Revelations in The Tyee’s recent report on the RCMP’s social media monitoring programs are “very concerning” and deserve investigation, says NDP MP Charlie Angus, a member of the Access to Information, Privacy and Ethics committee.
Angus said the Tyee report bolstered his sense that privacy laws may need changing to restrain police in how they use digital tools to spy on citizens.
Angus said he will be calling for a probe by the federal watchdog Office of the Privacy Commissioner into issues raised by The Tyee’s reporting.
**Update: Angus sent a letter to the Office of the Privacy Commissioner on Nov. 23, 2020 included below.
Internal documents show the force used national security exceptions to keep advanced monitoring software from the public and discussed unmasking private friends lists on Facebook.
The Tyee also found the RCMP listed “private communications” and those related to “protests” in its definition of encrypted “Darknet” sources it targets with surveillance software — some of which remain redacted in contract documents.
Training documents for members of its Project Wide Awake web-spying program include a slide saying, “You have no privacy. Get over it,” and a section headed “social media surveillance” — a description the force previously disputed applies to its activities online.
The Tyee published the report Monday based on 3,000 pages of internal documents obtained from an access to information request filed a year and a half ago.
“There’s a real question about oversight with the RCMP,” said Angus in response to the article. “If they were that fast and loose with so many basic principles of jurisprudence and justice, they could go much further. And that’s what I find very concerning.
“I’m going to be writing to the privacy commissioner to investigate,” said Angus.
There is a need for judicial oversight to ensure evidence gathering activities are not “fishing expeditions,” he said.
He cited concerns, in particular, about RCMP monitoring of “Indigenous protests and the targeting of Indigenous citizens who are rightfully standing up in the territorial treaty rights.”
“We’ve seen time and time again, when it comes to breaches of privacy,” the RCMP act “without asking permission” or “being honest about what they’re doing,” he said.
Revelations of the force’s illegal use of facial recognition technology Clearview AI after its denial it was doing so in 2019 were a “wake-up call” for Angus.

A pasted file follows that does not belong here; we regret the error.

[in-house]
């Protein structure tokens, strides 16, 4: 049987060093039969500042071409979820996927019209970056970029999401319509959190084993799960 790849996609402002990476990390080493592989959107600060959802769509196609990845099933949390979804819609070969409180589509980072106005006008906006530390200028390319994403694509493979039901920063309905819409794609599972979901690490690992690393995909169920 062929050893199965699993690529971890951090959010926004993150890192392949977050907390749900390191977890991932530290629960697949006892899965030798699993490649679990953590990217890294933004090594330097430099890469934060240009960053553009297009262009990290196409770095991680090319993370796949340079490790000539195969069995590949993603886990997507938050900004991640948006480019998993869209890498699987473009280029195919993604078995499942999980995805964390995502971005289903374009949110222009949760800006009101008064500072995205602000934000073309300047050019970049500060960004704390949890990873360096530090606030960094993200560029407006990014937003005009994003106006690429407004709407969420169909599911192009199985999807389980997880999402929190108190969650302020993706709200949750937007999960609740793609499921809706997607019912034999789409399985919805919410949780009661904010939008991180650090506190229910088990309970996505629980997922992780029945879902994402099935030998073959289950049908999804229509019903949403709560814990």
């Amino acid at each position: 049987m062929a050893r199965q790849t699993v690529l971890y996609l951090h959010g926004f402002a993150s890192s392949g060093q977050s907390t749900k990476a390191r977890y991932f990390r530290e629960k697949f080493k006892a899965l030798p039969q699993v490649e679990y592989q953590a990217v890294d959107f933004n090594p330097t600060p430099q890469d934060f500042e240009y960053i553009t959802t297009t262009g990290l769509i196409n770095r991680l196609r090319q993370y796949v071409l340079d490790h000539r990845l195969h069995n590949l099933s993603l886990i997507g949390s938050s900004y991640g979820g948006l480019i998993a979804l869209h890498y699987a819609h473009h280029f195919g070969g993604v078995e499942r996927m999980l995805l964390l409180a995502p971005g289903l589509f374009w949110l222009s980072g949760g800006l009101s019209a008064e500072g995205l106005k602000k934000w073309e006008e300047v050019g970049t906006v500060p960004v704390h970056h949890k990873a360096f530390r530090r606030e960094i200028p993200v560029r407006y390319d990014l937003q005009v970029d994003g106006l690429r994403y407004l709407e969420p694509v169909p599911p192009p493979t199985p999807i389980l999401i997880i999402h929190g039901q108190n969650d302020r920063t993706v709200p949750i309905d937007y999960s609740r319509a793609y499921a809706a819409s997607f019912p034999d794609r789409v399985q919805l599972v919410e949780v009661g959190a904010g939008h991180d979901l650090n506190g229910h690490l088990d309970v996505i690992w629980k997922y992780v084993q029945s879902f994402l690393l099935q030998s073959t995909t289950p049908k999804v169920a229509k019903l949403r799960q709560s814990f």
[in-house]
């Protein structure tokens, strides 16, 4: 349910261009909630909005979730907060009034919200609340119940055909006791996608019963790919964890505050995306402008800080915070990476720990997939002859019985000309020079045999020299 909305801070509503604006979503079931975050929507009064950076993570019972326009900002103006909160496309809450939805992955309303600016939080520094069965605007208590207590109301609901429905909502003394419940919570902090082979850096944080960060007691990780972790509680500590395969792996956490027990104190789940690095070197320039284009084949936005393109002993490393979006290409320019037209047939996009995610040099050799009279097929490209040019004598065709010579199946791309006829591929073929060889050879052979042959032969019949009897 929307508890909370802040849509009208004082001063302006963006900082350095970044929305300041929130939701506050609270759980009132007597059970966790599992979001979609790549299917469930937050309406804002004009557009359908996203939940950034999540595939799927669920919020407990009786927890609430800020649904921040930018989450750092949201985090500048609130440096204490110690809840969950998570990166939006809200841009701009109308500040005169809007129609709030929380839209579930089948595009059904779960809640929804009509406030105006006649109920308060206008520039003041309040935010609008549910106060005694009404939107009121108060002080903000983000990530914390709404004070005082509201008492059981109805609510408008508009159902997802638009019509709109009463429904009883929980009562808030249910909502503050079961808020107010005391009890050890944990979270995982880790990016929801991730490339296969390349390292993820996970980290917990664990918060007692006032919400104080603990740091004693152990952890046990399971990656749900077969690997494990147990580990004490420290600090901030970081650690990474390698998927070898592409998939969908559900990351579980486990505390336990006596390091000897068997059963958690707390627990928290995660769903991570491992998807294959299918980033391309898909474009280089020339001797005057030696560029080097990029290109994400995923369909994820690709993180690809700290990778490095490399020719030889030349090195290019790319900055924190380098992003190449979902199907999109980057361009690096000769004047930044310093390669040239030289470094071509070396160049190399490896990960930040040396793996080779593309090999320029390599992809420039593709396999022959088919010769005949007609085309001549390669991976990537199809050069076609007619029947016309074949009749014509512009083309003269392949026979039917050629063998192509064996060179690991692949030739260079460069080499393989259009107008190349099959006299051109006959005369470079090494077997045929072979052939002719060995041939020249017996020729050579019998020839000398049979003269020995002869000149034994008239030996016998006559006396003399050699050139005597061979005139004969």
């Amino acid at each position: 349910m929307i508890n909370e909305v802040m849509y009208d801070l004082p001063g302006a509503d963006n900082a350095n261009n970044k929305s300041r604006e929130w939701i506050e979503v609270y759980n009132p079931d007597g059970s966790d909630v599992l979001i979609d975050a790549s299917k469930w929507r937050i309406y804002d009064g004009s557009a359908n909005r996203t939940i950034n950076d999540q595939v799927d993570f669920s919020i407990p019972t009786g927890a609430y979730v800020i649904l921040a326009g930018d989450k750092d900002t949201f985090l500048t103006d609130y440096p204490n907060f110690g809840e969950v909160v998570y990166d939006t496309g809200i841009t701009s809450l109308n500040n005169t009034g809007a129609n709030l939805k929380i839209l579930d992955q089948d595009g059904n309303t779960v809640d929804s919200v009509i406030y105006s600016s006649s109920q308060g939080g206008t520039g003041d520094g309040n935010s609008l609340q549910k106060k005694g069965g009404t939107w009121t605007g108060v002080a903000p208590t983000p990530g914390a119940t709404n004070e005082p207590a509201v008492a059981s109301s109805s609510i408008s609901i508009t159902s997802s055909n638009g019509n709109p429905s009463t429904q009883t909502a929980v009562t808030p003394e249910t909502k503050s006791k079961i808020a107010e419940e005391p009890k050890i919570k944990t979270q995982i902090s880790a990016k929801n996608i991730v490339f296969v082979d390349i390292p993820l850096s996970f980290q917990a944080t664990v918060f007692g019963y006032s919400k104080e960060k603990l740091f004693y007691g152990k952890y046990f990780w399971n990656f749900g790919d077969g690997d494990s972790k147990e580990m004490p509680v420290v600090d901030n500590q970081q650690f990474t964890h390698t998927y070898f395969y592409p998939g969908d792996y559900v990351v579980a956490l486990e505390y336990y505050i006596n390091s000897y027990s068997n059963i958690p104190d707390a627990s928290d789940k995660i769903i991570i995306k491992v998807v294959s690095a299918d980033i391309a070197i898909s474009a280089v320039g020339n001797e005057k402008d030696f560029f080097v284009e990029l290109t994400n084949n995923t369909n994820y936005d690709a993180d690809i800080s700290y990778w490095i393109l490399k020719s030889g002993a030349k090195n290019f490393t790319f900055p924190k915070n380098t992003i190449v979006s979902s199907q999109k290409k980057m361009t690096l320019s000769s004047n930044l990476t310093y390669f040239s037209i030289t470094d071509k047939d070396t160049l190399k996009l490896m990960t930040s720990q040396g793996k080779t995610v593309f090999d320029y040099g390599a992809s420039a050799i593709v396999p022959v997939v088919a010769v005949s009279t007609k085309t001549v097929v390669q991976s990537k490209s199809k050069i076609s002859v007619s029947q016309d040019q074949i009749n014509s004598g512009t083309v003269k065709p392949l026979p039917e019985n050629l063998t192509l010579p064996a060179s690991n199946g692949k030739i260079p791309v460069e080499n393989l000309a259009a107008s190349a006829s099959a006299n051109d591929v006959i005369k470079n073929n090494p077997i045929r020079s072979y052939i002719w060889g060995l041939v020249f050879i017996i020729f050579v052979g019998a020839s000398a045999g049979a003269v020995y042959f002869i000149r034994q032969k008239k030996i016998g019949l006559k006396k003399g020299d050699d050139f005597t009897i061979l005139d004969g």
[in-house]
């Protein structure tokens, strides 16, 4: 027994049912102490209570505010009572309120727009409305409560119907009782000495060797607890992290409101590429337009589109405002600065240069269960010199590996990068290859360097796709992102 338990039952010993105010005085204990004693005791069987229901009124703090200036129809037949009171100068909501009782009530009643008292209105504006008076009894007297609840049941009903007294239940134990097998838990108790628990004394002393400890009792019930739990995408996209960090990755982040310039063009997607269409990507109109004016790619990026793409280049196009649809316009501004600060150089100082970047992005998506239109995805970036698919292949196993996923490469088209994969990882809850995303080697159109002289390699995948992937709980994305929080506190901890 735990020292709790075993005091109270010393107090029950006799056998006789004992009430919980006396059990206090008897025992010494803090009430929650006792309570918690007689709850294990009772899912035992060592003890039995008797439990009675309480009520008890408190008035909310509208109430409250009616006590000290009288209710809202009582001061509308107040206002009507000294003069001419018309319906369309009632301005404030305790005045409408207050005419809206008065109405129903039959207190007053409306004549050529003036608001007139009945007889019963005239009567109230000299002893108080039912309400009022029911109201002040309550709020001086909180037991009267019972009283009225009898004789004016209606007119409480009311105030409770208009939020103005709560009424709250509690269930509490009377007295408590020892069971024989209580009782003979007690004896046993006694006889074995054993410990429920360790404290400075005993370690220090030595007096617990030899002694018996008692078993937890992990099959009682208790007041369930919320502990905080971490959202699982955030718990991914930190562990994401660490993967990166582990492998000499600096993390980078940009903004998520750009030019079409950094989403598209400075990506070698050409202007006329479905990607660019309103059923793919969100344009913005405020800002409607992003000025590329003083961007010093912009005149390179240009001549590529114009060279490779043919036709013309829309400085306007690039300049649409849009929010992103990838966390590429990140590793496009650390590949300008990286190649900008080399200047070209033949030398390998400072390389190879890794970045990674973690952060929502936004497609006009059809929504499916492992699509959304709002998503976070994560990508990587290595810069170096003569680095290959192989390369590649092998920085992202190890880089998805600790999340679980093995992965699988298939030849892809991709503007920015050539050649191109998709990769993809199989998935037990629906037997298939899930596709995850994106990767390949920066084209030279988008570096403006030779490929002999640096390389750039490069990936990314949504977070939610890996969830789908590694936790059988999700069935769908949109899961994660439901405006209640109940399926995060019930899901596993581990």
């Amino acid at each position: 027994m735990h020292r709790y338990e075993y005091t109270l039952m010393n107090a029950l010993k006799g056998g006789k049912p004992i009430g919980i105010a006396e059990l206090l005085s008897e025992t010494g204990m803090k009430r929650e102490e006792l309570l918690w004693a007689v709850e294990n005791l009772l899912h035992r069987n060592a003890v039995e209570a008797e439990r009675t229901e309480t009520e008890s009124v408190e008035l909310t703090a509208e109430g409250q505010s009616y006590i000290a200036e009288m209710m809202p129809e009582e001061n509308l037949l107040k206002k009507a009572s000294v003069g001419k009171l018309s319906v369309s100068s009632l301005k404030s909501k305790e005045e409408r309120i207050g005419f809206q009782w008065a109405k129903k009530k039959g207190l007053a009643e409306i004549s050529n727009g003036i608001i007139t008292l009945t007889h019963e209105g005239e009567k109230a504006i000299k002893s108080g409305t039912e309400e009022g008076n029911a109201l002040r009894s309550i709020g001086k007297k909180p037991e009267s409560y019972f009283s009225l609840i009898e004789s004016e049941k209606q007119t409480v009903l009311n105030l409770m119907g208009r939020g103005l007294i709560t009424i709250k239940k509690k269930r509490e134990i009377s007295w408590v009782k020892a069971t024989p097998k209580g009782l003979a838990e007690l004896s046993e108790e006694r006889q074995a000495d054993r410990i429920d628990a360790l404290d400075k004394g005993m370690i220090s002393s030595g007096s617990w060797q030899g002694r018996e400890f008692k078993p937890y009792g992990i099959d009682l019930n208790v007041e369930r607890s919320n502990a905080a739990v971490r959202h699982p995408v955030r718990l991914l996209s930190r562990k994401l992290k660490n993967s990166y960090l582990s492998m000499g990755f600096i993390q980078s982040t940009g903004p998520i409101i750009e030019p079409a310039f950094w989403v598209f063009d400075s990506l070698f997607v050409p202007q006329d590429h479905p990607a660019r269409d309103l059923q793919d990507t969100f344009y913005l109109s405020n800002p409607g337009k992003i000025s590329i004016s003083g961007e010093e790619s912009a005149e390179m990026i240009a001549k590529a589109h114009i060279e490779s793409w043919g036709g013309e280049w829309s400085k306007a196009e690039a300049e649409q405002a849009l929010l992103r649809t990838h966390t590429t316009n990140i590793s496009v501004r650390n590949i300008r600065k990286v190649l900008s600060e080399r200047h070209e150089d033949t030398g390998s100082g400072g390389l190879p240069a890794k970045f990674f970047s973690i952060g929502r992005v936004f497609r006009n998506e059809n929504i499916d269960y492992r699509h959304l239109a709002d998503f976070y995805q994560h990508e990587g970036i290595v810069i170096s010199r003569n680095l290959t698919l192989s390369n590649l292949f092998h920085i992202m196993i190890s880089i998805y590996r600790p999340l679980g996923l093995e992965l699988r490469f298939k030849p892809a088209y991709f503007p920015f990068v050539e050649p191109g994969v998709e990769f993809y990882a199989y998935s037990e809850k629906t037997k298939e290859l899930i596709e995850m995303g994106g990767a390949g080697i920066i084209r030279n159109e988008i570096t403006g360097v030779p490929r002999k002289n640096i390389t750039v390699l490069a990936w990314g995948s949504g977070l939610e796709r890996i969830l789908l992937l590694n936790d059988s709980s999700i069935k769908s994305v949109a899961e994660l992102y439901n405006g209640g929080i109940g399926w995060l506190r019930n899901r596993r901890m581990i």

“Police were using it apparently in a widespread manner, with no oversight, without telling anybody, and then when they were pressed about it, we couldn’t even get straight answers.”
Angus said the RCMP’s use of the tech may be illegal. “You cannot have a police force that thinks it can ignore the law of the land."
He added, “We may need specific amendments into the privacy legislation to stop this from happening.”
The federal government is currently reviewing the Privacy Act, including the “oversight and enforcement framework under the act” and is inviting public consultation and submissions.
A privacy commissioner spokesperson told The Tyee last year that laws around privacy impact assessments — meant to provide oversight to government programs — need to be strengthened. The office can only provide non-binding recommendations.
Reached for comment on The Tyee’s latest report, Office of the Privacy Commissioner spokesperson Vito Pilieci said the RCMP committed to posting its policies on social media analysis on its website.
The office affirmed in its annual report that what people post or store online, even if publicly accessible, still retains a residual expectation of privacy that requires protection.
After The Tyee first exposed Project Wide Awake in March 2019, the privacy commissioner said the RCMP was completing a privacy impact assessment.
A year and a half later, the commissioner says the RCMP is still working on the assessment and in its “final stages of approval.”
Impact assessments are intended to be completed, with summaries posted publicly, before programs are implemented.
Project Wide Awake has been in operation since 2016, documents show.
The privacy commissioner did not directly comment on revelations in The Tyee’s report but a spokesperson said the office is currently gathering more information on the matter and discussions with the force are ongoing.
As the delay in response to its freedom of information request to the RCMP stretched to an eventual 18 months, The Tyee filed a complaint to the Information Commissioner, which oversees access requests.
On Tuesday, the Information Commissioner of Canada published a scathing report on the RCMP’s failures to respond to access to information requests, noting that the force had claimed it found no files in a request that later turned up thousands of documents when investigated by the commissioner.
The report found that over 4,179 access requests were incomplete past their statutory deadlines, or 92 per cent of the 4,532 total in the system.